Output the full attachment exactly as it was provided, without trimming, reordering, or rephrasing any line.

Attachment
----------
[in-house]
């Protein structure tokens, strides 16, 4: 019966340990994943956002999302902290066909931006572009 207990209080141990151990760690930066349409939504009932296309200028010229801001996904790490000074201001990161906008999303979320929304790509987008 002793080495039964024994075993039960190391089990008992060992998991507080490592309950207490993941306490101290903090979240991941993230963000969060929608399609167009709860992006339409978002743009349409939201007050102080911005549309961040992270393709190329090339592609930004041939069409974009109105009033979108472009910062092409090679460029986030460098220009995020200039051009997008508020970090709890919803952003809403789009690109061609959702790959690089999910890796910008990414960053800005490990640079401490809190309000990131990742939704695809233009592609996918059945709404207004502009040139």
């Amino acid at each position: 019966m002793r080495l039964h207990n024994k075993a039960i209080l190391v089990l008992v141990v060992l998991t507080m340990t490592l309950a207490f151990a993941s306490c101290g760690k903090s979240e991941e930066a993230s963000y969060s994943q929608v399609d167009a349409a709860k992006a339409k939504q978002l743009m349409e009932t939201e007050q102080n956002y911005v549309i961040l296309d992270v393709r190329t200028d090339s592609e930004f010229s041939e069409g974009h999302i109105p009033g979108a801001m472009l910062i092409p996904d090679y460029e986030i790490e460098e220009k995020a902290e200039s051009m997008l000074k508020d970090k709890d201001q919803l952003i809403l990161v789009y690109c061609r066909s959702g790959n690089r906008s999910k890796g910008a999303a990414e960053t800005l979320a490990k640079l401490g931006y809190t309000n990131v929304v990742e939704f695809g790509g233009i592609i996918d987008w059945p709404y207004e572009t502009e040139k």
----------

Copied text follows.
[in-house]
């Protein structure tokens, strides 16, 4: 019966340990994943956002999302902290066909931006572009 207990209080141990151990760690930066349409939504009932296309200028010229801001996904790490000074201001990161906008999303979320929304790509987008 002793080495039964024994075993039960190391089990008992060992998991507080490592309950207490993941306490101290903090979240991941993230963000969060929608399609167009709860992006339409978002743009349409939201007050102080911005549309961040992270393709190329090339592609930004041939069409974009109105009033979108472009910062092409090679460029986030460098220009995020200039051009997008508020970090709890919803952003809403789009690109061609959702790959690089999910890796910008990414960053800005490990640079401490809190309000990131990742939704695809233009592609996918059945709404207004502009040139």
């Amino acid at each position: 019966m002793r080495l039964h207990n024994k075993a039960i209080l190391v089990l008992v141990v060992l998991t507080m340990t490592l309950a207490f151990a993941s306490c101290g760690k903090s979240e991941e930066a993230s963000y969060s994943q929608v399609d167009a349409a709860k992006a339409k939504q978002l743009m349409e009932t939201e007050q102080n956002y911005v549309i961040l296309d992270v393709r190329t200028d090339s592609e930004f010229s041939e069409g974009h999302i109105p009033g979108a801001m472009l910062i092409p996904d090679y460029e986030i790490e460098e220009k995020a902290e200039s051009m997008l000074k508020d970090k709890d201001q919803l952003i809403l990161v789009y690109c061609r066909s959702g790959n690089r906008s999910k890796g910008a999303a990414e960053t800005l979320a490990k640079l401490g931006y809190t309000n990131v929304v990742e939704f695809g790509g233009i592609i996918d987008w059945p709404y207004e572009t502009e040139k």